Oh Lord…Instill in us also reverence for Your blessed commandments so that, having trampled down all carnal desires, we may lead a spiritual life, both thinking and doing all those things that are pleasing to You. This is a segment from the Prayer of the Holy Gospel, which precedes the Gospel reading in the Divine Liturgy. This prayer helps those in attendance to understand the purpose of reading the Holy Gospel: To accept the commandments of the Lord with faith and devotion, so that they may grow in fulfilling them. Through the Gospel, the people will be helped in overcoming the passions (the flesh and otherwise), as well as living a spiritual life. Ultimately, this will lead to body and mind being united in one goal, which is to please God.

Before His glorious Ascension to Heaven, which is celebrated in these days, our Lord Jesus Christ made an important promise to His disciples: “lo, I am with you always, even to the end of the age” (Matthew 28:20). The Kontakion of the feast also refers to these words of the Lord: “O Christ our God… You ascended in Glory, uniting the earthly with the heavenly… and cried out to those who love You, ´I am with you and no one is against you´". How is it possible for Jesus to always be with the disciples, when they saw Him disappear into heaven and “leave”? This defies human reason!

As we learn in the Acts of the Apostles, our Lord Jesus Christ appeared to His Disciples for 40 days after His Resurrection, encouraging them and entrusting them with the care of His Holy Church (see Acts 1:3). This is why the Resurrection is celebrated for 40 days, with this Sunday being the last of this Paschal season.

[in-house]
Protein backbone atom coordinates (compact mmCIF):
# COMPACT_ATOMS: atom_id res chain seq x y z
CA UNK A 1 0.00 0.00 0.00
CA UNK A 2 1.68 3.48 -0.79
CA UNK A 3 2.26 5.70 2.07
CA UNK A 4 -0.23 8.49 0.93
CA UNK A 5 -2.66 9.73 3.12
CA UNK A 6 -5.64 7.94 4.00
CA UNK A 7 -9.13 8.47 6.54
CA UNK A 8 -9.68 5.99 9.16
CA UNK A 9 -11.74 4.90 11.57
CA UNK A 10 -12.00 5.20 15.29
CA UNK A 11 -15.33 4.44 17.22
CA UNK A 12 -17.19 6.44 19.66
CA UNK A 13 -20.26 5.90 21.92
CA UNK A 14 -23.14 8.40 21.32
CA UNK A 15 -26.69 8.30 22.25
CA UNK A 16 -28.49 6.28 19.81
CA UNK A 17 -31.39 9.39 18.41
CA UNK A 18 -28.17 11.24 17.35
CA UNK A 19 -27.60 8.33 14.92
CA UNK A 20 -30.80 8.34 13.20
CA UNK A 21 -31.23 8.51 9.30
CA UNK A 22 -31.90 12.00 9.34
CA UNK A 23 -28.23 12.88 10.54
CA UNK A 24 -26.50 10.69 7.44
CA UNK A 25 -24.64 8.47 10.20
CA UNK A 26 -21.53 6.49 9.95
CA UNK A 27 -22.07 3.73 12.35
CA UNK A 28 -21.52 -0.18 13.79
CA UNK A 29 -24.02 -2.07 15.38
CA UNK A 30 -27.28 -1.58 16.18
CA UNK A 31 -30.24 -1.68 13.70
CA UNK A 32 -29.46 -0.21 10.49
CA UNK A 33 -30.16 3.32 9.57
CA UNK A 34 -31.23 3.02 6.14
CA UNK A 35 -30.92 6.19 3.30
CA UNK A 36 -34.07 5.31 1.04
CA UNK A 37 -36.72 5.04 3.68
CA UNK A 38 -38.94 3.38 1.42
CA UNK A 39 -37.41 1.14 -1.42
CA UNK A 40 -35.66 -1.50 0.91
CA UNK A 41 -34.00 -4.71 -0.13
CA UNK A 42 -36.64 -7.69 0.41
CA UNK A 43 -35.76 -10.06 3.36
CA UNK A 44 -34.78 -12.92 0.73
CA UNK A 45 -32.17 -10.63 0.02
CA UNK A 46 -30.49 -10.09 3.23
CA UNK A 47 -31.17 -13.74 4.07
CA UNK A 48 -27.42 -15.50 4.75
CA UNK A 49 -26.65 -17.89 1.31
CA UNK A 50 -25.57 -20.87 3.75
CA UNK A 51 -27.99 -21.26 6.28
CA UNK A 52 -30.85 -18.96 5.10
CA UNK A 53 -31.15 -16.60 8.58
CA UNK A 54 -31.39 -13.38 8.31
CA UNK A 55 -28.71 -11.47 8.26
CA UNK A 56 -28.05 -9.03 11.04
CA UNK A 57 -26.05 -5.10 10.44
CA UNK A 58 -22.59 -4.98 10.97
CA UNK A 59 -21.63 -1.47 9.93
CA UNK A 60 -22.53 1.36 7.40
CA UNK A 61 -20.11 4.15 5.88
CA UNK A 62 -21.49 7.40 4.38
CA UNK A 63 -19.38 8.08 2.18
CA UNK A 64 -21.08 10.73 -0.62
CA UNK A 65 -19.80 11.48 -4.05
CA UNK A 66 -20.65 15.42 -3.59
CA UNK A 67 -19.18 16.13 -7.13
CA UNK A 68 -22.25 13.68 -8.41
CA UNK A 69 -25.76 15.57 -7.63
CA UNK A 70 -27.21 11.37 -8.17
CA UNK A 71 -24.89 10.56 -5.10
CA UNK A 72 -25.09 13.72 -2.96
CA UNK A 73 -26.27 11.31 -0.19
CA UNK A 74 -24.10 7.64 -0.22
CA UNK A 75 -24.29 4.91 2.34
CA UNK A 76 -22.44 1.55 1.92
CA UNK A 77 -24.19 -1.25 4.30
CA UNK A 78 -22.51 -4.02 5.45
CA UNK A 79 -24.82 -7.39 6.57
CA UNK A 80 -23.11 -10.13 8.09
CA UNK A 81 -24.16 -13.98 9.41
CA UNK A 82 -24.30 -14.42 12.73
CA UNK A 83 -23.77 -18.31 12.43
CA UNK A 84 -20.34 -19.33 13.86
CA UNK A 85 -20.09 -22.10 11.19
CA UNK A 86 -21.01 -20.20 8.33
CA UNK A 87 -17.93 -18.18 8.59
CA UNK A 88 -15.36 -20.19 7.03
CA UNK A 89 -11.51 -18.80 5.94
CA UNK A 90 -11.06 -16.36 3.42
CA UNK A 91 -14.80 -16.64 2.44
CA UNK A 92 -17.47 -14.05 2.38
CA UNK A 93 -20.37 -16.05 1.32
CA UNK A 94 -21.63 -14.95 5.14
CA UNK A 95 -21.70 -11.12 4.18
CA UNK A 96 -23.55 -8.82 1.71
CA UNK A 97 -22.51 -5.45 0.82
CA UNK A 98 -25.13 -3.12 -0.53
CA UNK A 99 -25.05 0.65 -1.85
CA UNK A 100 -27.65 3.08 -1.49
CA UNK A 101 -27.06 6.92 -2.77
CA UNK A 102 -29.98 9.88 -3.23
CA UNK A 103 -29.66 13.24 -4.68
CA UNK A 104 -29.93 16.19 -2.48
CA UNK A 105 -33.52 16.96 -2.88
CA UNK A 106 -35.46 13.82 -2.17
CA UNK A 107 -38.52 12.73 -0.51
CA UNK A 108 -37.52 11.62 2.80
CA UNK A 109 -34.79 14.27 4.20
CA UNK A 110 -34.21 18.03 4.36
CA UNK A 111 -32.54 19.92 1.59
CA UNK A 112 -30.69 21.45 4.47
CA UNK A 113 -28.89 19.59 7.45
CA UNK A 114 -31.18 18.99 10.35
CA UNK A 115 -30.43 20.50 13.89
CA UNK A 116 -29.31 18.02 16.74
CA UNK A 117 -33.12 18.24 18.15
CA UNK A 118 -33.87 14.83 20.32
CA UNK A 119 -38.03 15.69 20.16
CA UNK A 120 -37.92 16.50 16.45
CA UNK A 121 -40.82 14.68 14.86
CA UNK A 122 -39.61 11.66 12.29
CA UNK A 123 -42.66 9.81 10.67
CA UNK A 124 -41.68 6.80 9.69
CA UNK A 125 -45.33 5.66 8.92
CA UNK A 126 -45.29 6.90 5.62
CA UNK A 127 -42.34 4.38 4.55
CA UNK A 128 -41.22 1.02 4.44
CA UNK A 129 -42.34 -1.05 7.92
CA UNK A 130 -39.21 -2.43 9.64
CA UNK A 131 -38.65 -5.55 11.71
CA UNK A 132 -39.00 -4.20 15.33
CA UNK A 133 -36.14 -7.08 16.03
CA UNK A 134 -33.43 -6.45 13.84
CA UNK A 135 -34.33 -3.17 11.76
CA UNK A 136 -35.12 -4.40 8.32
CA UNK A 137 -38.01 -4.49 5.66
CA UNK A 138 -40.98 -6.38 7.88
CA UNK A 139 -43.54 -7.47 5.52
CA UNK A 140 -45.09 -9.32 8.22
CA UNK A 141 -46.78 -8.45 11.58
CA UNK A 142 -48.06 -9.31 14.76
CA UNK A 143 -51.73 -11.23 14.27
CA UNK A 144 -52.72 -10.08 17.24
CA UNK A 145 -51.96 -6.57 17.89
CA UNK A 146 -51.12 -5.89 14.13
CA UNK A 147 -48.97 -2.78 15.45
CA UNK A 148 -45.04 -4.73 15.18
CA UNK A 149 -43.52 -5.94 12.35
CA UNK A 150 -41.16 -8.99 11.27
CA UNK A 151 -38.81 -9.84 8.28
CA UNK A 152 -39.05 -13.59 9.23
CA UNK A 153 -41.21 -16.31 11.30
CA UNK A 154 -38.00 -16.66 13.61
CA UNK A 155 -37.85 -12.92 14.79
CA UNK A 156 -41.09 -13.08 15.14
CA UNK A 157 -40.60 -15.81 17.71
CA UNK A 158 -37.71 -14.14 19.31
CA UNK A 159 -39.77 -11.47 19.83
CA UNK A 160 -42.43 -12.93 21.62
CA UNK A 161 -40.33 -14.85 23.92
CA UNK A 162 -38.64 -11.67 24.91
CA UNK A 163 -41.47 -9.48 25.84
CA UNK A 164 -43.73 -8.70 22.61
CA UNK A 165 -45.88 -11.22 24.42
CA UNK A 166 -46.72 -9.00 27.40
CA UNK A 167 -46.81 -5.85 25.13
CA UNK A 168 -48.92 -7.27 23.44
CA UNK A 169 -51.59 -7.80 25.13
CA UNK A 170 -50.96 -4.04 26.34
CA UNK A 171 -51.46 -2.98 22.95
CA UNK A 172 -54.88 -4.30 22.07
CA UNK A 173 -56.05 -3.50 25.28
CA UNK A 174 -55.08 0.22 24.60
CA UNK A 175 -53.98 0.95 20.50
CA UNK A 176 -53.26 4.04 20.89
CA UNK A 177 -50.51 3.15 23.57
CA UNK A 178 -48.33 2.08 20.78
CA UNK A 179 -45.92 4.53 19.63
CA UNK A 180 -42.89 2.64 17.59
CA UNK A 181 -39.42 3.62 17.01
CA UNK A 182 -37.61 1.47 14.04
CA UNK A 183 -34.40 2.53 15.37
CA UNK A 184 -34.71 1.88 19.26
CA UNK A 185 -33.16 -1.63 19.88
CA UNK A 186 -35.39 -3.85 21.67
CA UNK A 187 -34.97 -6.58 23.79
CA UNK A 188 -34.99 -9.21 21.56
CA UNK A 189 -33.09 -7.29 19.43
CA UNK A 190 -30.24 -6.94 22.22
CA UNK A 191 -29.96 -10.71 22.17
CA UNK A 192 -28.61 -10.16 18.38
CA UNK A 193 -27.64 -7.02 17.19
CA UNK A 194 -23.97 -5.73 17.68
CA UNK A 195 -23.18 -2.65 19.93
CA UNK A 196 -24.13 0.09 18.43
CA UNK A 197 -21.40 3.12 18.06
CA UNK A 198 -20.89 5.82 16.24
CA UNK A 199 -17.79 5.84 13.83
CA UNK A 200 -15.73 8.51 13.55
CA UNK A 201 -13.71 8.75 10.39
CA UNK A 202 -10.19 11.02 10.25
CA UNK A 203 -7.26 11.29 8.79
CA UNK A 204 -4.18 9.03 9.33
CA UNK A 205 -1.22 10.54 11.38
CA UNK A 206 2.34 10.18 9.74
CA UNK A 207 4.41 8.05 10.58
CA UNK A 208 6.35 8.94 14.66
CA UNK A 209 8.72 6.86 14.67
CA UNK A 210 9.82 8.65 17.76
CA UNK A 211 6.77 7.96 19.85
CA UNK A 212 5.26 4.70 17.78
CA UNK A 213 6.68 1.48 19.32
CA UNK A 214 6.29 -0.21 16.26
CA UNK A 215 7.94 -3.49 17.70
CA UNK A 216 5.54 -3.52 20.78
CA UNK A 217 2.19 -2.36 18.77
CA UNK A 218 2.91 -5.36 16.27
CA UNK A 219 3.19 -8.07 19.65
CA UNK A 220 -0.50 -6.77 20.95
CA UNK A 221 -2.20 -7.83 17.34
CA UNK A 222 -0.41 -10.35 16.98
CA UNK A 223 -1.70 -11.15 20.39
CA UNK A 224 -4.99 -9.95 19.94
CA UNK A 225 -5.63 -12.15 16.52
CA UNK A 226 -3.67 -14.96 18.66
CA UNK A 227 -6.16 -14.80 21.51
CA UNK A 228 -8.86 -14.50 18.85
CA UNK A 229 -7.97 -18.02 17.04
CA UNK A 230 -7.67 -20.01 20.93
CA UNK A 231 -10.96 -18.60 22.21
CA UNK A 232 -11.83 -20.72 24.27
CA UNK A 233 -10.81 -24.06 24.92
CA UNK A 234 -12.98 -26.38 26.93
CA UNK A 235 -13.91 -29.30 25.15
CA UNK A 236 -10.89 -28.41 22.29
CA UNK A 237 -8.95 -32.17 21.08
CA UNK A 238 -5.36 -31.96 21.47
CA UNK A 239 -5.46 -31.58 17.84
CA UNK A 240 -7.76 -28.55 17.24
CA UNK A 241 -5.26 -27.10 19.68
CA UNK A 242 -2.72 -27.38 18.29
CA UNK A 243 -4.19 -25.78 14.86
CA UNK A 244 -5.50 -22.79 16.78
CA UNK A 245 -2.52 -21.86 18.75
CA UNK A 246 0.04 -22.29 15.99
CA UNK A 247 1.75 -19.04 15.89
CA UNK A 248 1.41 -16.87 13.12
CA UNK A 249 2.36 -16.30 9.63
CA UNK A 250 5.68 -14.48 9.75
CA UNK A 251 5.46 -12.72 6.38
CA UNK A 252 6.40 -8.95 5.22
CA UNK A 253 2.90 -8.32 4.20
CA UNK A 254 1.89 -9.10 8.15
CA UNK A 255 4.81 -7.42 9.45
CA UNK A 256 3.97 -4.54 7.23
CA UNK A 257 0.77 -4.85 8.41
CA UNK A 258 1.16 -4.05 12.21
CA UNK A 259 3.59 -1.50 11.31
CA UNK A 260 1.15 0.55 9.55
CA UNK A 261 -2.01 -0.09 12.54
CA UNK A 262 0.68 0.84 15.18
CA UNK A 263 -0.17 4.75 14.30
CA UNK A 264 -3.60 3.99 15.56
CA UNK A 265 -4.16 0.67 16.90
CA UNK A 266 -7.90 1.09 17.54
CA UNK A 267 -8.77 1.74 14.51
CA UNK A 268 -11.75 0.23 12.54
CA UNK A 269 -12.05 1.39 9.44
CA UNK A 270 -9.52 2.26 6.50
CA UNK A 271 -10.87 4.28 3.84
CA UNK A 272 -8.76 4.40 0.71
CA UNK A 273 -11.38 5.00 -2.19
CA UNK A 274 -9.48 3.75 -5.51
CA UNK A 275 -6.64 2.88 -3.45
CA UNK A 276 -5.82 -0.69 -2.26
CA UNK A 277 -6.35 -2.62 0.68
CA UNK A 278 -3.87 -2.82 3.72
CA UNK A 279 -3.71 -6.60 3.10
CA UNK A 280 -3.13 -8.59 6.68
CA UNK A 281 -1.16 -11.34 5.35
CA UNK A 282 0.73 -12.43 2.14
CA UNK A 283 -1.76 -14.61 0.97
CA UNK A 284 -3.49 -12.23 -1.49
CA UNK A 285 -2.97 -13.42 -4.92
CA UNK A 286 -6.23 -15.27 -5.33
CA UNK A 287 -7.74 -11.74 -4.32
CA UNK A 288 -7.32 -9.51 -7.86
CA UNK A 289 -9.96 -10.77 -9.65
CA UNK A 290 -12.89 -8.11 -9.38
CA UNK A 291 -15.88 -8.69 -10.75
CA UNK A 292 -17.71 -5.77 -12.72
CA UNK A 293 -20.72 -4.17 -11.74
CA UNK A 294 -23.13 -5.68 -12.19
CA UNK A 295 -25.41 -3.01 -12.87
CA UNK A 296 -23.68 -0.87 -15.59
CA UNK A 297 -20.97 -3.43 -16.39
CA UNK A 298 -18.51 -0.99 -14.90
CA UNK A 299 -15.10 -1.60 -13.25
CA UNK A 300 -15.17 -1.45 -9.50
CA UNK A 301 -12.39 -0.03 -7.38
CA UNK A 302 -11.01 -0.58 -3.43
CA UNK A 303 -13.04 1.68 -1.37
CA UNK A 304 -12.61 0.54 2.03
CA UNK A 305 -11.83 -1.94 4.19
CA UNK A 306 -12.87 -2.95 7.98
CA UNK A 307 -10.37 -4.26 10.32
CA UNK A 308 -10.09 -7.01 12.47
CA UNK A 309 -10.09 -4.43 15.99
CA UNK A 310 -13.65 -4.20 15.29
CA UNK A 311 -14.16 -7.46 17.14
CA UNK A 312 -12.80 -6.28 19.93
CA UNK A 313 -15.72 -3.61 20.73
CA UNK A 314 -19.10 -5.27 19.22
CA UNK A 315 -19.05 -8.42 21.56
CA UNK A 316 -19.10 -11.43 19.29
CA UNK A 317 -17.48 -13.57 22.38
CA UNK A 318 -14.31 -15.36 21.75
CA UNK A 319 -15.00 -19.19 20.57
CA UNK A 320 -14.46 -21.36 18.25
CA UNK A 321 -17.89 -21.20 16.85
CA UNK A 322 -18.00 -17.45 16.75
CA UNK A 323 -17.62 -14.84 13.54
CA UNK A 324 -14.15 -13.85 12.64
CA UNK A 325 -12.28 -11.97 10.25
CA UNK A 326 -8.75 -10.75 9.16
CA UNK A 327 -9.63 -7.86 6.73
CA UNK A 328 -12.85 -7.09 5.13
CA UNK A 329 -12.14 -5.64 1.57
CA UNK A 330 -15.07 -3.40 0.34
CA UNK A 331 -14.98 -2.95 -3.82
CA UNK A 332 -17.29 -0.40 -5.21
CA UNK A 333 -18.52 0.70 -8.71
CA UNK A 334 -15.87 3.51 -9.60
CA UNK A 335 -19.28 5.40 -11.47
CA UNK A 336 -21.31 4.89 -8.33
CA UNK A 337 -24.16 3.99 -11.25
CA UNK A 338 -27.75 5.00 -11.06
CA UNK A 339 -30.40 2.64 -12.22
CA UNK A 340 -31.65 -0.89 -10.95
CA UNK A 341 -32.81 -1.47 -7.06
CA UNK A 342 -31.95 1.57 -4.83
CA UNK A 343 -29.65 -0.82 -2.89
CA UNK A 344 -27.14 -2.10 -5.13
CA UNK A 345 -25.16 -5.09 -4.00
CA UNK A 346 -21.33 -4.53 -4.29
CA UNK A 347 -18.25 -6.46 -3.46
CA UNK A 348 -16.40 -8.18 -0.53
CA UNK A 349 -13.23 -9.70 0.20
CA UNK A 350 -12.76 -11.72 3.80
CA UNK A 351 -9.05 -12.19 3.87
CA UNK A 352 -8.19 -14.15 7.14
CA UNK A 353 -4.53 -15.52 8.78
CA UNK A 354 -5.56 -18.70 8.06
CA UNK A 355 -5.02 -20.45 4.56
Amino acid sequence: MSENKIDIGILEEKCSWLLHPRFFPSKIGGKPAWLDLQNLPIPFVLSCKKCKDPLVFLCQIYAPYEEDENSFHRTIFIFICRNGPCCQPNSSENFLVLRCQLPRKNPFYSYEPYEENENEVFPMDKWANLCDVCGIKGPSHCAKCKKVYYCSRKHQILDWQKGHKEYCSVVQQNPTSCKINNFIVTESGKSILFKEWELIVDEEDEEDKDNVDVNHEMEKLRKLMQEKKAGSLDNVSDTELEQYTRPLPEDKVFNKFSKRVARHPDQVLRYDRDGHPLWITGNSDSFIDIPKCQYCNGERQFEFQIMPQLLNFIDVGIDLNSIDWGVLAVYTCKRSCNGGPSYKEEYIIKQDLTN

In the seventh prayer of the preparatory service for Holy Communion we pray: "You know the multitude of my evil-doings, You also know my wounds, and You see my bruises. But You also know my faith, and You behold my willingness, and You hear my sighs. Nothing escapes You, my God, my Maker, my Redeemer, not even a tear-drop, nor part of a drop!”

From the beginning of creation to the present, the human race has received innumerable blessings from God, which we continually seek in our common worship. Despite our sinfulness, we take courage in approaching God with our supplications. The Prayer which the Priest addresses to God during the Divine Liturgy at the 3rd Antiphon ends with the words: Lord we are asking You of all these “Because You are good and loving [charitable] God …” Similarly the Priest, after the series of petitions (which is called “The Great Litany”) in all holy Services, pronounces aloud: “For you are benevolent and charitable God …”


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